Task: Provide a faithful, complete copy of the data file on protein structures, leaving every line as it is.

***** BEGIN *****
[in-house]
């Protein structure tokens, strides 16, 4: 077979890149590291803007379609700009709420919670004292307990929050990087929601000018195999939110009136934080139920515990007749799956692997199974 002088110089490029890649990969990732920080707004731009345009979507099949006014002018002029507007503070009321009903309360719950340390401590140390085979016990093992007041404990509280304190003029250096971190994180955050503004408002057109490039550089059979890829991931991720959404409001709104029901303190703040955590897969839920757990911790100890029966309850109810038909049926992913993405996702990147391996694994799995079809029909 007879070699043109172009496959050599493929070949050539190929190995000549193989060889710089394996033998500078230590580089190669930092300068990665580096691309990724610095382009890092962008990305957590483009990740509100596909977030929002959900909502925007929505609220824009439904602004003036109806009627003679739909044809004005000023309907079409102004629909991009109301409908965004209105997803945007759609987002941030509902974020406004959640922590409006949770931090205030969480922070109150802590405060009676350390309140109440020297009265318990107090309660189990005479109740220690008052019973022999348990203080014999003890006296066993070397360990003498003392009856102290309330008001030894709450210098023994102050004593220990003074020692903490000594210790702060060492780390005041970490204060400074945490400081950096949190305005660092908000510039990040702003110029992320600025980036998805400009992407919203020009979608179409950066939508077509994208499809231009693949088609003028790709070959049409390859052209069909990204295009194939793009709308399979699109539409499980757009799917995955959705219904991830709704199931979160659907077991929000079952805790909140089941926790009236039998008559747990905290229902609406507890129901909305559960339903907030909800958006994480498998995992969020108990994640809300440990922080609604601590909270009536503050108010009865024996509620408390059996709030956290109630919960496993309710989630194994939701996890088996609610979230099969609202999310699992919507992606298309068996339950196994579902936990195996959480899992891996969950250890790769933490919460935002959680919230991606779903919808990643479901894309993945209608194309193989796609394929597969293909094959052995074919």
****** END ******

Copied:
[in-house]
């Protein structure tokens, strides 16, 4: 077979890149590291803007379609700009709420919670004292307990929050990087929601000018195999939110009136934080139920515990007749799956692997199974 002088110089490029890649990969990732920080707004731009345009979507099949006014002018002029507007503070009321009903309360719950340390401590140390085979016990093992007041404990509280304190003029250096971190994180955050503004408002057109490039550089059979890829991931991720959404409001709104029901303190703040955590897969839920757990911790100890029966309850109810038909049926992913993405996702990147391996694994799995079809029909 007879070699043109172009496959050599493929070949050539190929190995000549193989060889710089394996033998500078230590580089190669930092300068990665580096691309990724610095382009890092962008990305957590483009990740509100596909977030929002959900909502925007929505609220824009439904602004003036109806009627003679739909044809004005000023309907079409102004629909991009109301409908965004209105997803945007759609987002941030509902974020406004959640922590409006949770931090205030969480922070109150802590405060009676350390309140109440020297009265318990107090309660189990005479109740220690008052019973022999348990203080014999003890006296066993070397360990003498003392009856102290309330008001030894709450210098023994102050004593220990003074020692903490000594210790702060060492780390005041970490204060400074945490400081950096949190305005660092908000510039990040702003110029992320600025980036998805400009992407919203020009979608179409950066939508077509994208499809231009693949088609003028790709070959049409390859052209069909990204295009194939793009709308399979699109539409499980757009799917995955959705219904991830709704199931979160659907077991929000079952805790909140089941926790009236039998008559747990905290229902609406507890129901909305559960339903907030909800958006994480498998995992969020108990994640809300440990922080609604601590909270009536503050108010009865024996509620408390059996709030956290109630919960496993309710989630194994939701996890088996609610979230099969609202999310699992919507992606298309068996339950196994579902936990195996959480899992891996969950250890790769933490919460935002959680919230991606779903919808990643479901894309993945209608194309193989796609394929597969293909094959052995074919």